In a little over four weeks, I will be given my second Africa Mercy name badge. I'll be unpacking a large army duffel bag, trying to fit it's contents into a small, foot wide cupboard, my "closet" if you will. I haven't really thought much about packing, although yesterday I did by an essential supply of lip gloss which should last throughout my six month stay.
It's funny, exactly a year ago, I was on the other side of things. Rummaging through a year's worth of stuff I had somehow manged to collect in West Africa, deciding which items would take the journey to America and which would forever call the Africa Mercy home. I didn't know what coming home would be like. My heart was filled with aspirations, heartaches, and plans, but little direction. I didn't think I'd fit in Bucks County anymore.
I was sort of right.
The transition to "normal" life caused months of internal turbulence. I had a collection of experiences, inside jokes, and struggles, that no one understood. I'd try to pretend to care about "American-Dream-like" things that 20-somethings are suppose to care about, but my efforts were feigned at best.
September in Bucks County wasn't exciting. I was writing a book (aka spending Friday nights alone in front of a lap top at Barnes and Noble), working overnight as a home health nurse (so I had no co-workers and essentially no human interaction for 40 hours a week), and came home to find all the friends who had gotten married before I left for Africa, were having babies (now, I REALLY didn't fit in). The coin had completely flipped. The pendulum had fully swung. My life had gone from one extreme to the exact other.
No wonder it felt turbulent.
But turbulence isn't necessarily bad, and certainly never pointless. It proves integrity. For example, when an aircraft encoutners turbulence, and successfully passes through, it proves the integrity of the aircraft. Otherwise, you wouldn't have realized it's strength.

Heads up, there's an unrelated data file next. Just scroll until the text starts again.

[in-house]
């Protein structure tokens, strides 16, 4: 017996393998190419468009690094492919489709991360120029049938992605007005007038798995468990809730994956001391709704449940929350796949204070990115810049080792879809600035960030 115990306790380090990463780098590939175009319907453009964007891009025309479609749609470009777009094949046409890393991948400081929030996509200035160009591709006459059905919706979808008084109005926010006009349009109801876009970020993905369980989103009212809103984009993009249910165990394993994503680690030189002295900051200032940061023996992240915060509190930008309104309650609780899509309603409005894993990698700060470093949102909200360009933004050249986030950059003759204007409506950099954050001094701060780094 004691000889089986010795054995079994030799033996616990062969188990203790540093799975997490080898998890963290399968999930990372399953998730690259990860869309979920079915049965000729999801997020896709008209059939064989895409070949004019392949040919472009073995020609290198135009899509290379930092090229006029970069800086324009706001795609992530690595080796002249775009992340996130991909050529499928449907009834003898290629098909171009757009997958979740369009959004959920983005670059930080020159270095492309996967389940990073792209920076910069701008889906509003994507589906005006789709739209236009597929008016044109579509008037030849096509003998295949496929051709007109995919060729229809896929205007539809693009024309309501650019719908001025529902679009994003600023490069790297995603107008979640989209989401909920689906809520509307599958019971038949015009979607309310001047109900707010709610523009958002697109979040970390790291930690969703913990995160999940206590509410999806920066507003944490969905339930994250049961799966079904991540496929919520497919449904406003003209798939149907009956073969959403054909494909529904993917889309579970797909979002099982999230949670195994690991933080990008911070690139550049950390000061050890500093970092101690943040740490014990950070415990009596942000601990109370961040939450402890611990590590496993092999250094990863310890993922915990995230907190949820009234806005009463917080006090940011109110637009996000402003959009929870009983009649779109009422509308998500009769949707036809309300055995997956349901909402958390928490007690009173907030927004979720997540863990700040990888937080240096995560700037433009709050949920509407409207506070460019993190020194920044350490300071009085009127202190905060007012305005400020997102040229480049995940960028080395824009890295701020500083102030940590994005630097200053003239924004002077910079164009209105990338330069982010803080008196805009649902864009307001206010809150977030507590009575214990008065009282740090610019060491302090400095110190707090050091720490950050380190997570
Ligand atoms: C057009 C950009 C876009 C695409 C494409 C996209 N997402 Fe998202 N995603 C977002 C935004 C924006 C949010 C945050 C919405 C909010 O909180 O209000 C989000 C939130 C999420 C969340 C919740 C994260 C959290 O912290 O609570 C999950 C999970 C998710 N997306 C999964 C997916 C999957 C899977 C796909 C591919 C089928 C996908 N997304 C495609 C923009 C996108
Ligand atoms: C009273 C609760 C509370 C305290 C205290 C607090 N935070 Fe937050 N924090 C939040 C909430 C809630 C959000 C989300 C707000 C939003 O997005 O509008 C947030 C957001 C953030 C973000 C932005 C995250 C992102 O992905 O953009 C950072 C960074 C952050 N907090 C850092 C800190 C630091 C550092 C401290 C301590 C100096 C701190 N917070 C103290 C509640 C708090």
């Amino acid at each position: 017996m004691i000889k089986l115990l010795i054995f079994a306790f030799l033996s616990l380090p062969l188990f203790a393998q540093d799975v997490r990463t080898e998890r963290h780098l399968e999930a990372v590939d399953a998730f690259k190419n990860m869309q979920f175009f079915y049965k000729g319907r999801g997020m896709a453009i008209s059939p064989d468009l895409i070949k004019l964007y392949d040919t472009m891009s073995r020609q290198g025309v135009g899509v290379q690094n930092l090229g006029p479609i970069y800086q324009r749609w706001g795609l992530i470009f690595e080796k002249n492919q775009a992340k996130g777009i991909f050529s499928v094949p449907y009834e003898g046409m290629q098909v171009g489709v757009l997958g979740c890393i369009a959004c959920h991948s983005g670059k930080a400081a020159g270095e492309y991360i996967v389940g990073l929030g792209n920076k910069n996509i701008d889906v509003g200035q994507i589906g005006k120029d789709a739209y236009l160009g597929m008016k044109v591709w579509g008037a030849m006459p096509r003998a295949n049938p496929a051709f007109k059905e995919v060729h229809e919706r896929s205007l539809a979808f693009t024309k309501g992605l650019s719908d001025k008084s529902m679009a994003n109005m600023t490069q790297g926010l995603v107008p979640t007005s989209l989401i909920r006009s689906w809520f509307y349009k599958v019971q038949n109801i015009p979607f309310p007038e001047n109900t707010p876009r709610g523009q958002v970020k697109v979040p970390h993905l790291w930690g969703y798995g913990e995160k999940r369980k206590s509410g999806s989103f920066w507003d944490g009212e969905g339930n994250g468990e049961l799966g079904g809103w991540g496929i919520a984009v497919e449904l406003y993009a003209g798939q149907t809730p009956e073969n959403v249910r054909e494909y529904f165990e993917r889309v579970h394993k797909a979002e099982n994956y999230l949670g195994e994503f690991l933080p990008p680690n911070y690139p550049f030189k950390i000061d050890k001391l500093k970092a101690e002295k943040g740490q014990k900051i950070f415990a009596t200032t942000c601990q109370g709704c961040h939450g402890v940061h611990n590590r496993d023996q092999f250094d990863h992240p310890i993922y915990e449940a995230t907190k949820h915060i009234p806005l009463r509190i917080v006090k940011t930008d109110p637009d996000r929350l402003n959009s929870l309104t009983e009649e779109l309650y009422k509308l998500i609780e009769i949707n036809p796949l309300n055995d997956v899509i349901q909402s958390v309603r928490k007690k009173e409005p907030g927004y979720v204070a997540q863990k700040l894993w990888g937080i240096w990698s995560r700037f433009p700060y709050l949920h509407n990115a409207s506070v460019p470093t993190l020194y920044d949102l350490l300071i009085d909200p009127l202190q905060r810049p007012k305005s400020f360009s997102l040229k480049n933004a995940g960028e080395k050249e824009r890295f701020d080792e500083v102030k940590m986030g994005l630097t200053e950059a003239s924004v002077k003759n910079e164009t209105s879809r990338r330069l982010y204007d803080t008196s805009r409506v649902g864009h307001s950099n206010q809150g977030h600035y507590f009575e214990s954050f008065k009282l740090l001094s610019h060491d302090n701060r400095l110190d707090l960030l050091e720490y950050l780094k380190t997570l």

To choose to follow Christ, is to choose the turbulent way. The path of greatest resistance. The narrow road, where sorrow and suffering serve as guides. It's not easy; it's hard. At times, it's very lonely. Many times, the way doesn't make sense or feel very loving.
It's narrow for a reason.
But I have found the Lord to be a very good Shepherd. In the valley of the shadow of death, I have felt His strength in a way I would have never experienced had I chosen a smoother course. His strength as traversed the hard road with me. He is faithful. I know that, even when I don't believe it.
As I think about heading back to West Africa, I find myself conflicted again. After months I struggling with being home, the tension finally dissipated. I've even had thoughts of "settling down". Having roots almost sounds as exciting as a new adventure.
But just when I've reached this point, I'm leaving on a jet plane. Again. Alone.
Of course, I'm really excited about being back on the Africa Mercy. I can't wait to see old friends and start my job in communications. I love serving the poor. I love meeting people. I love adventure.
But my hearts conflicted. At least I'm in good company. Paul experienced this internal confliction:
"If I am to live in the flesh, that means fruitful labor for me. Yet which I shall choose I cannot tell. I am hard pressed between the two. My desire is to depart and be with Christ, for that is far better. But to remain in the flesh is more necessary on your account."
The confliction makes me ache. The aching makes me dream of heaven. It reminds me that eternity is where we will find our rest. It doesn't stop things from hurting or evaporate loneliness, but it opens my heart up to Divine Love.
And I think that's the whole point.